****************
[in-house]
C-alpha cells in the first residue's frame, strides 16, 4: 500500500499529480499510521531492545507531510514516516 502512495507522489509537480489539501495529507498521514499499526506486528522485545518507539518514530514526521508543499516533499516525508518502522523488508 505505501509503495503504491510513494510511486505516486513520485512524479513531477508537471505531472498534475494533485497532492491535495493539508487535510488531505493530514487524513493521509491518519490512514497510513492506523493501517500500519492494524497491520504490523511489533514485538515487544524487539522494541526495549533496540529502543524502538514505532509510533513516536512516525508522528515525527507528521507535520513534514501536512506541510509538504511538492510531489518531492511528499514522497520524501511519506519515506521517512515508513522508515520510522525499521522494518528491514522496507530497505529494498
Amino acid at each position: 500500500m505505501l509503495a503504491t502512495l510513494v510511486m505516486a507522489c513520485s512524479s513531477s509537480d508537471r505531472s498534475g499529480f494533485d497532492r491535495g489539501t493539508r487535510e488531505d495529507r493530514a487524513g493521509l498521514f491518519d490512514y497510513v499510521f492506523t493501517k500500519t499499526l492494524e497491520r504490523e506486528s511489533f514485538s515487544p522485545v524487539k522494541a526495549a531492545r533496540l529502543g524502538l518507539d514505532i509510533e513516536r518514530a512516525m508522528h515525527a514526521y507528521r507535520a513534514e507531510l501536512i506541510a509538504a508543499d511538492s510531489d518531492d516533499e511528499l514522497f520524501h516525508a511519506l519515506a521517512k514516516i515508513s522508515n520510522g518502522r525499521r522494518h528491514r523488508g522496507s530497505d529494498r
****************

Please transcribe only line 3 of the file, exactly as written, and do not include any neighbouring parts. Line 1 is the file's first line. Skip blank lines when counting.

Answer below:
Amino acid at each position: 500500500m505505501l509503495a503504491t502512495l510513494v510511486m505516486a507522489c513520485s512524479s513531477s509537480d508537471r505531472s498534475g499529480f494533485d497532492r491535495g489539501t493539508r487535510e488531505d495529507r493530514a487524513g493521509l498521514f491518519d490512514y497510513v499510521f492506523t493501517k500500519t499499526l492494524e497491520r504490523e506486528s511489533f514485538s515487544p522485545v524487539k522494541a526495549a531492545r533496540l529502543g524502538l518507539d514505532i509510533e513516536r518514530a512516525m508522528h515525527a514526521y507528521r507535520a513534514e507531510l501536512i506541510a509538504a508543499d511538492s510531489d518531492d516533499e511528499l514522497f520524501h516525508a511519506l519515506a521517512k514516516i515508513s522508515n520510522g518502522r525499521r522494518h528491514r523488508g522496507s530497505d529494498r